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Footballer rising to US challenge

PUBLISHED: 09:55 18 June 2010 | UPDATED: 18:04 30 June 2010

Following a footballing dream in the states, Adam Sewell.

Following a footballing dream in the states, Adam Sewell.

From playing his part in a historic promotion to getting a life-changing apprenticeship in America, one young Bradwell footballer is chasing his football - or should it be soccer - dreams.

From playing his part in a historic promotion to getting a life-changing apprenticeship in America, one young Bradwell footballer is chasing his football - or should it be soccer - dreams.

Having helped Great Yarmouth Town FC move up a league for the first time in their history, 19-year-old Adam Sewell has now been snapped up to play for a top-class team Stateside.

And next Friday he will be leaving family and friends to jet off and join the team at High Point University in North Carolina before trying to crack the professional leagues.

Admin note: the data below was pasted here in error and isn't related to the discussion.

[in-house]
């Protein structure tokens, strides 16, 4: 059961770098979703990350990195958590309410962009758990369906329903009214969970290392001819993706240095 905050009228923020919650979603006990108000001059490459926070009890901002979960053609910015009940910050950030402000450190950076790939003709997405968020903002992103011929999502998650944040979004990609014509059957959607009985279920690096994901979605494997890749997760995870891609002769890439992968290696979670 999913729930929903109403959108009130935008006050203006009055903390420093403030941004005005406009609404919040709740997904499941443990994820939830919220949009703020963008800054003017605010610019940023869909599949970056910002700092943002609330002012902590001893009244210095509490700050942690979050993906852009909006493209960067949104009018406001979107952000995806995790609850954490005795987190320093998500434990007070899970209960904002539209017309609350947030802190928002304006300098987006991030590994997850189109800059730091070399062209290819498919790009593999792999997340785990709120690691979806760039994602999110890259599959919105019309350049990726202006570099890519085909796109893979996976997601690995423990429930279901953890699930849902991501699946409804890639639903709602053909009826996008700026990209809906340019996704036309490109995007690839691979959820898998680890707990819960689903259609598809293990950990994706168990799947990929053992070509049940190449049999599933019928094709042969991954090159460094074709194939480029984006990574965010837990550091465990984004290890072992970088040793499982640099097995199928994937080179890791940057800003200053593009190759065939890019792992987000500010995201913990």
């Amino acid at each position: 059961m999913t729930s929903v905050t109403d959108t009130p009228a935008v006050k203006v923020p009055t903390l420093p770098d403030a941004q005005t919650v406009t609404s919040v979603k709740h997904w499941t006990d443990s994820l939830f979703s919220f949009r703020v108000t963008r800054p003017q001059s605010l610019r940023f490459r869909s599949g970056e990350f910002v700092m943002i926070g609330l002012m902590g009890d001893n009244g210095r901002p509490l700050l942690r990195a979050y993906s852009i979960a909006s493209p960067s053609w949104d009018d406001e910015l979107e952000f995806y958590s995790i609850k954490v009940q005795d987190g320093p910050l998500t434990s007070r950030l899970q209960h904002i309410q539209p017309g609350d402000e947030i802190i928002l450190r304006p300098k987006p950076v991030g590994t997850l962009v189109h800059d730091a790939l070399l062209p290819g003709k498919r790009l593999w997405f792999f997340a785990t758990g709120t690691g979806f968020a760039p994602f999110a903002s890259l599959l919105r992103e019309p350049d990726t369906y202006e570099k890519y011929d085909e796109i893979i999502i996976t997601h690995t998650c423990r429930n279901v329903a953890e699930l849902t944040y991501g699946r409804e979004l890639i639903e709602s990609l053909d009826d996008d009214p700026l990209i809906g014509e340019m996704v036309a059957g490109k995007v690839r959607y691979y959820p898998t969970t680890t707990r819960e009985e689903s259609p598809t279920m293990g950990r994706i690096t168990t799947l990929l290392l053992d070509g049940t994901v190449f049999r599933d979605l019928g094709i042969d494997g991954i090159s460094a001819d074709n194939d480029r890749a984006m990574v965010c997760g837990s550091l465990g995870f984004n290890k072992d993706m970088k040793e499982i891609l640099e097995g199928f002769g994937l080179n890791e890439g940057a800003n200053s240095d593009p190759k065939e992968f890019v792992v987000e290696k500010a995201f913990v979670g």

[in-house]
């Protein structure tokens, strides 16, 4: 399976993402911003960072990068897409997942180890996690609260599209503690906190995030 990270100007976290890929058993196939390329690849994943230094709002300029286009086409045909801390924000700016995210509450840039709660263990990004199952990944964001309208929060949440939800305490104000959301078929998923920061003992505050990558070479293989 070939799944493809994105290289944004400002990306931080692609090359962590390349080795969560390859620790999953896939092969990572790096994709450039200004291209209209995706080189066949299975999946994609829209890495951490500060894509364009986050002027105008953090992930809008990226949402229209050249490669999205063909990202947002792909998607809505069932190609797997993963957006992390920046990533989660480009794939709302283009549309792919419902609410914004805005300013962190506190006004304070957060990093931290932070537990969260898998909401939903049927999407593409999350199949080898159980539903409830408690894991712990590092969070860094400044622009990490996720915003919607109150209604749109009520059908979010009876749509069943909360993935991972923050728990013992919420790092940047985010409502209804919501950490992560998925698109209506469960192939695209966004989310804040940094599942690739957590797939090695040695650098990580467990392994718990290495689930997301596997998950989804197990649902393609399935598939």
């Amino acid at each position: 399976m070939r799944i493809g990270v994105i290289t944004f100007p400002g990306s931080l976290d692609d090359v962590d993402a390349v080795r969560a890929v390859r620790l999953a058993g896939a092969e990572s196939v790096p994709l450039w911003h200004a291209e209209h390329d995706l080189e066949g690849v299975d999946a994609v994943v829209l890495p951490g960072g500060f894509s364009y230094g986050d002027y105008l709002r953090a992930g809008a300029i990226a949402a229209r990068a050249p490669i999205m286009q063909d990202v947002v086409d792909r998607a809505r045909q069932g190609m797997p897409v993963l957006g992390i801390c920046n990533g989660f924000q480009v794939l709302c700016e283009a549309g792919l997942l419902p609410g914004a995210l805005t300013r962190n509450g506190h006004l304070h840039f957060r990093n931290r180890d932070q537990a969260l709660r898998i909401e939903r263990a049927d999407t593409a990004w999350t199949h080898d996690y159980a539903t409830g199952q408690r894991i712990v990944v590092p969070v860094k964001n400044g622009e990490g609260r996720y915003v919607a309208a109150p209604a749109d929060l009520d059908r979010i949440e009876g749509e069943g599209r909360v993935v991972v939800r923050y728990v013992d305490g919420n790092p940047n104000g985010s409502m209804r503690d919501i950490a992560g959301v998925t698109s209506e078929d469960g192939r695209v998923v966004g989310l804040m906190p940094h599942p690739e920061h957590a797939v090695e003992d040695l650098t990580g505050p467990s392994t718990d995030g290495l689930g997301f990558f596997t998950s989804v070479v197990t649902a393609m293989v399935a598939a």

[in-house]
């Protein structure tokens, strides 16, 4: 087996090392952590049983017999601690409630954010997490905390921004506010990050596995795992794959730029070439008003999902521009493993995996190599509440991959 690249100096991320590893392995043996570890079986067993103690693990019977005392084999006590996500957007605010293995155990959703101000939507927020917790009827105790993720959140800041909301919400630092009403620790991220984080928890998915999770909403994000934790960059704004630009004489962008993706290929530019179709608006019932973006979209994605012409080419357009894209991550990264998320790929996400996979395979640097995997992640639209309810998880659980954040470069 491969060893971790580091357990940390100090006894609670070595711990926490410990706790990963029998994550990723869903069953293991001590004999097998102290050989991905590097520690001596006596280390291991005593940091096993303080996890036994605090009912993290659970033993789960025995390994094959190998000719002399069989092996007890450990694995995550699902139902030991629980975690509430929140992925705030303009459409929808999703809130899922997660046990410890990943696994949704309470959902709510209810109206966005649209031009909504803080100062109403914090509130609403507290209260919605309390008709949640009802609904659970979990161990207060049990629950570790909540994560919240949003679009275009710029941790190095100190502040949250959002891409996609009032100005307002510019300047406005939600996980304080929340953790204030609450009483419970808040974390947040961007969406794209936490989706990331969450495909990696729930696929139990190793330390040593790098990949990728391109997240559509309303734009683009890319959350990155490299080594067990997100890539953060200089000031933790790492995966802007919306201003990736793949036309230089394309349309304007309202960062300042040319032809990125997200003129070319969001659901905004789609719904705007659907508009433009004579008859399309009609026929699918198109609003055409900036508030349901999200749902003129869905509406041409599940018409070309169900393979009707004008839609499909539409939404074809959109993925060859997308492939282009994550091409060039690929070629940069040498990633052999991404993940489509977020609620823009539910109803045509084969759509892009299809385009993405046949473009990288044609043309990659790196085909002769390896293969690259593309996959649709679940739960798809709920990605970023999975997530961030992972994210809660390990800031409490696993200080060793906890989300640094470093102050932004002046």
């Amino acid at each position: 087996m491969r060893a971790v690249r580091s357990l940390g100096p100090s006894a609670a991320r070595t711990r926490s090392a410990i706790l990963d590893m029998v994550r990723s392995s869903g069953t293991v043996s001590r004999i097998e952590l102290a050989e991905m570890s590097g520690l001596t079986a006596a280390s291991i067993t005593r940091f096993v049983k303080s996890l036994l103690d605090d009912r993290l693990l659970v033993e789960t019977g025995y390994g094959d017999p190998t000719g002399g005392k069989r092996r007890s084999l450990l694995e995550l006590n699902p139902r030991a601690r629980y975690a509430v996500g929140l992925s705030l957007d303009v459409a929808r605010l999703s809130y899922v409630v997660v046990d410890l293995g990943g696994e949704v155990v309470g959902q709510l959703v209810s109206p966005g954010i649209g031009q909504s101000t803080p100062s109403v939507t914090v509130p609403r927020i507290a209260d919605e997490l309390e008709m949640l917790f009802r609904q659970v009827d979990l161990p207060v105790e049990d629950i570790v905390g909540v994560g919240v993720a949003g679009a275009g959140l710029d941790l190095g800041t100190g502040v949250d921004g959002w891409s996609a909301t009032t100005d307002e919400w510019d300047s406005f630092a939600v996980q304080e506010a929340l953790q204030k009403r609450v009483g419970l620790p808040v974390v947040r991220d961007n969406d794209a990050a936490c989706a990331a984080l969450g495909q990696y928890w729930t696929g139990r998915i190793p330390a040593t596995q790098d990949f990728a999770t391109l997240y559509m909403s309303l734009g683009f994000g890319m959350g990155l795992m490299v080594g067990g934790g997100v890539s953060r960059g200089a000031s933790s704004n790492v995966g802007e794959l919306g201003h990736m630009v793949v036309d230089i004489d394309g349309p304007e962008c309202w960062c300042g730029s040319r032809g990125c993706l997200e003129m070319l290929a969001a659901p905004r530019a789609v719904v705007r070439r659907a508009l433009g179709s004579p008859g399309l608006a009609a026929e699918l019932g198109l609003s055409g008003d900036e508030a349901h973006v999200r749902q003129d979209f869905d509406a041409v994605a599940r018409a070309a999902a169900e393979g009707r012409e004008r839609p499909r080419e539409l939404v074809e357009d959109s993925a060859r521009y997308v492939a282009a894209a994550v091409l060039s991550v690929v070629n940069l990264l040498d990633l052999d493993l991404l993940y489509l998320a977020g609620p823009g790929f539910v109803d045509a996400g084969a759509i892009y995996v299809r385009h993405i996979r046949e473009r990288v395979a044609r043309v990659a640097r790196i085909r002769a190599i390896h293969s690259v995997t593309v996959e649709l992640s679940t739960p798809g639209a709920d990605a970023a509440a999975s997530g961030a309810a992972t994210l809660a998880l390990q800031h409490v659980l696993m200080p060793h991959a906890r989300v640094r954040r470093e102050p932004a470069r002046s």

Adam, who is currently is working in Asda to save up money, said: “It's crazy and insane and a bit of an ego boost. It seemed as if it was too good to be true and now it's happening.”

The midfielder got his big break after being approached by an agent following his captaincy of East Norfolk Sixth Form College football team at a national final held in Doncaster last summer.

“We lost so I was disappointed but after the game was finished I was told someone wanted to see me.

“The agent, Barry Poole, took me to one side in the changing room and told me about trials. I didn't really know what to think at first but when he explained it seemed like a great opportunity.”

By November, Adam was in the changing room used by the 1966 World Cup-winning team at the England training camp in Wolverhampton.

And it was alongside 50 other boys and in front of 30 American football agents that the former runner,

who started playing for the Gorleston FC under nines team, made his mark.

His dad Gary Sewell, 50, explained how a scholarship meant that nearly all the £150,000 in university fees were being paid for, and added: “He has great fitness but isn't naturally gifted so he has put in a lot of work with the help of a lot of people. It will hit me hard when he goes but I'm really pleased for him.”

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